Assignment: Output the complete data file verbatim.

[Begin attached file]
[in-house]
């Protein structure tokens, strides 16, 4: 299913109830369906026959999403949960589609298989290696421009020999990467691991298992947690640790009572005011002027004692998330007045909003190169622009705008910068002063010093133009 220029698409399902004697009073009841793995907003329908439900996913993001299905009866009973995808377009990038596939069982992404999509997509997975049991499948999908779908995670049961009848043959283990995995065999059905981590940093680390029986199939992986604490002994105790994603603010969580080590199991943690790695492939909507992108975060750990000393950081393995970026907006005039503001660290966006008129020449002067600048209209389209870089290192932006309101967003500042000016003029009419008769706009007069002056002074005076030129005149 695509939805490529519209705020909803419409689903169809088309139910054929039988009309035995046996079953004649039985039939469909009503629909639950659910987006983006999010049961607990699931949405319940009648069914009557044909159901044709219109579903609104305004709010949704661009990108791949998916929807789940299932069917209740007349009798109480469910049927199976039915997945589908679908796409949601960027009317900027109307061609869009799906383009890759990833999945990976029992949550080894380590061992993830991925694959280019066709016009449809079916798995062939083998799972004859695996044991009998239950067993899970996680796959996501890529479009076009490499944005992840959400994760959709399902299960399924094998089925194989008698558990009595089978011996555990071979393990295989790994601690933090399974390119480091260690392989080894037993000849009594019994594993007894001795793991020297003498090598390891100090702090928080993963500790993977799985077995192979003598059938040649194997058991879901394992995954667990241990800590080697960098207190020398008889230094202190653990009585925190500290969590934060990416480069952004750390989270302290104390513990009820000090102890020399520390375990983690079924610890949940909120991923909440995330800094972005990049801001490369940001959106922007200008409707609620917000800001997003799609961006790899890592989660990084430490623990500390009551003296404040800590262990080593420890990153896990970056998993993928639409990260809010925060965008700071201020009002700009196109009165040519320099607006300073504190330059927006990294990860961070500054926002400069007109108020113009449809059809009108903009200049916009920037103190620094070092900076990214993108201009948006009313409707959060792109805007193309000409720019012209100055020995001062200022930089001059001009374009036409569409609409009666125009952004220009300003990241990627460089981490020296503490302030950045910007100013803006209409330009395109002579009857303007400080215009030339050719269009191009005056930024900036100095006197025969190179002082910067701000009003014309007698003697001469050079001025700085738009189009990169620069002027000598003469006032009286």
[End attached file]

[in-house]
């Protein structure tokens, strides 16, 4: 299913109830369906026959999403949960589609298989290696421009020999990467691991298992947690640790009572005011002027004692998330007045909003190169622009705008910068002063010093133009 220029698409399902004697009073009841793995907003329908439900996913993001299905009866009973995808377009990038596939069982992404999509997509997975049991499948999908779908995670049961009848043959283990995995065999059905981590940093680390029986199939992986604490002994105790994603603010969580080590199991943690790695492939909507992108975060750990000393950081393995970026907006005039503001660290966006008129020449002067600048209209389209870089290192932006309101967003500042000016003029009419008769706009007069002056002074005076030129005149 695509939805490529519209705020909803419409689903169809088309139910054929039988009309035995046996079953004649039985039939469909009503629909639950659910987006983006999010049961607990699931949405319940009648069914009557044909159901044709219109579903609104305004709010949704661009990108791949998916929807789940299932069917209740007349009798109480469910049927199976039915997945589908679908796409949601960027009317900027109307061609869009799906383009890759990833999945990976029992949550080894380590061992993830991925694959280019066709016009449809079916798995062939083998799972004859695996044991009998239950067993899970996680796959996501890529479009076009490499944005992840959400994760959709399902299960399924094998089925194989008698558990009595089978011996555990071979393990295989790994601690933090399974390119480091260690392989080894037993000849009594019994594993007894001795793991020297003498090598390891100090702090928080993963500790993977799985077995192979003598059938040649194997058991879901394992995954667990241990800590080697960098207190020398008889230094202190653990009585925190500290969590934060990416480069952004750390989270302290104390513990009820000090102890020399520390375990983690079924610890949940909120991923909440995330800094972005990049801001490369940001959106922007200008409707609620917000800001997003799609961006790899890592989660990084430490623990500390009551003296404040800590262990080593420890990153896990970056998993993928639409990260809010925060965008700071201020009002700009196109009165040519320099607006300073504190330059927006990294990860961070500054926002400069007109108020113009449809059809009108903009200049916009920037103190620094070092900076990214993108201009948006009313409707959060792109805007193309000409720019012209100055020995001062200022930089001059001009374009036409569409609409009666125009952004220009300003990241990627460089981490020296503490302030950045910007100013803006209409330009395109002579009857303007400080215009030339050719269009191009005056930024900036100095006197025969190179002082910067701000009003014309007698003697001469050079001025700085738009189009990169620069002027000598003469006032009286």